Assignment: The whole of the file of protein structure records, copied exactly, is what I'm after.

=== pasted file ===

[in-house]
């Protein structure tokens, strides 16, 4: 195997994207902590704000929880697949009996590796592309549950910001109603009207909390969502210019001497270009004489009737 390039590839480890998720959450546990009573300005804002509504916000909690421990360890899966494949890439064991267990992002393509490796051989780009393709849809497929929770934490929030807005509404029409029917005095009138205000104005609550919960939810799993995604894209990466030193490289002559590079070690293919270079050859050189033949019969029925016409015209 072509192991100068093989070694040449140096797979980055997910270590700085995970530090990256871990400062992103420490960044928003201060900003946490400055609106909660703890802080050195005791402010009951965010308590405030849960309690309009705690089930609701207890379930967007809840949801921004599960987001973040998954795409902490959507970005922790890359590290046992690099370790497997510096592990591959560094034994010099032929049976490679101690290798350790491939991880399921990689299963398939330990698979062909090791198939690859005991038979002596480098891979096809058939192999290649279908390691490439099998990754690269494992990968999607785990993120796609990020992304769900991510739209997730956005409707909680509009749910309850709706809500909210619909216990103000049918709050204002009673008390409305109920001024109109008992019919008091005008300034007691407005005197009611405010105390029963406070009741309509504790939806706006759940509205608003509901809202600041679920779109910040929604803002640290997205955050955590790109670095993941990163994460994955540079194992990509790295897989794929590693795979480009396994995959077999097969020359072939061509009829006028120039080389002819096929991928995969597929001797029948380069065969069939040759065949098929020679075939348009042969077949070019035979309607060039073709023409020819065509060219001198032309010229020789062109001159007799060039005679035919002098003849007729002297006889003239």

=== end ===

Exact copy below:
[in-house]
């Protein structure tokens, strides 16, 4: 195997994207902590704000929880697949009996590796592309549950910001109603009207909390969502210019001497270009004489009737 390039590839480890998720959450546990009573300005804002509504916000909690421990360890899966494949890439064991267990992002393509490796051989780009393709849809497929929770934490929030807005509404029409029917005095009138205000104005609550919960939810799993995604894209990466030193490289002559590079070690293919270079050859050189033949019969029925016409015209 072509192991100068093989070694040449140096797979980055997910270590700085995970530090990256871990400062992103420490960044928003201060900003946490400055609106909660703890802080050195005791402010009951965010308590405030849960309690309009705690089930609701207890379930967007809840949801921004599960987001973040998954795409902490959507970005922790890359590290046992690099370790497997510096592990591959560094034994010099032929049976490679101690290798350790491939991880399921990689299963398939330990698979062909090791198939690859005991038979002596480098891979096809058939192999290649279908390691490439099998990754690269494992990968999607785990993120796609990020992304769900991510739209997730956005409707909680509009749910309850709706809500909210619909216990103000049918709050204002009673008390409305109920001024109109008992019919008091005008300034007691407005005197009611405010105390029963406070009741309509504790939806706006759940509205608003509901809202600041679920779109910040929604803002640290997205955050955590790109670095993941990163994460994955540079194992990509790295897989794929590693795979480009396994995959077999097969020359072939061509009829006028120039080389002819096929991928995969597929001797029948380069065969069939040759065949098929020679075939348009042969077949070019035979309607060039073709023409020819065509060219001198032309010229020789062109001159007799060039005679035919002098003849007729002297006889003239």